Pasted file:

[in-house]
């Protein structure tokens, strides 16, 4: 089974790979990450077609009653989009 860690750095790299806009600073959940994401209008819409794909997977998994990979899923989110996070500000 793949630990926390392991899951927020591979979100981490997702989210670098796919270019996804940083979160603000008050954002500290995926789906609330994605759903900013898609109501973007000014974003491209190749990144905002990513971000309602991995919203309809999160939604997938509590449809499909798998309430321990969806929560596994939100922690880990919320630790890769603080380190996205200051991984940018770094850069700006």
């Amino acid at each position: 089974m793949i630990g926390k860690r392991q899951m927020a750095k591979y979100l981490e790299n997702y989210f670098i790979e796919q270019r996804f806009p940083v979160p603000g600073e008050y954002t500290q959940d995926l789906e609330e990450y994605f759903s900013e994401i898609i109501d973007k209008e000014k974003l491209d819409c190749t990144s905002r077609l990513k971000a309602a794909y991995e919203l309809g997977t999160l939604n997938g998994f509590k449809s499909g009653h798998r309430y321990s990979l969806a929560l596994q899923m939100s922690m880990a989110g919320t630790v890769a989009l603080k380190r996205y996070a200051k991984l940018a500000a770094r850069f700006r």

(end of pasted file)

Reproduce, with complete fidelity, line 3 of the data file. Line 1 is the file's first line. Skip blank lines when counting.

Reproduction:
């Amino acid at each position: 089974m793949i630990g926390k860690r392991q899951m927020a750095k591979y979100l981490e790299n997702y989210f670098i790979e796919q270019r996804f806009p940083v979160p603000g600073e008050y954002t500290q959940d995926l789906e609330e990450y994605f759903s900013e994401i898609i109501d973007k209008e000014k974003l491209d819409c190749t990144s905002r077609l990513k971000a309602a794909y991995e919203l309809g997977t999160l939604n997938g998994f509590k449809s499909g009653h798998r309430y321990s990979l969806a929560l596994q899923m939100s922690m880990a989110g919320t630790v890769a989009l603080k380190r996205y996070a200051k991984l940018a500000a770094r850069f700006r």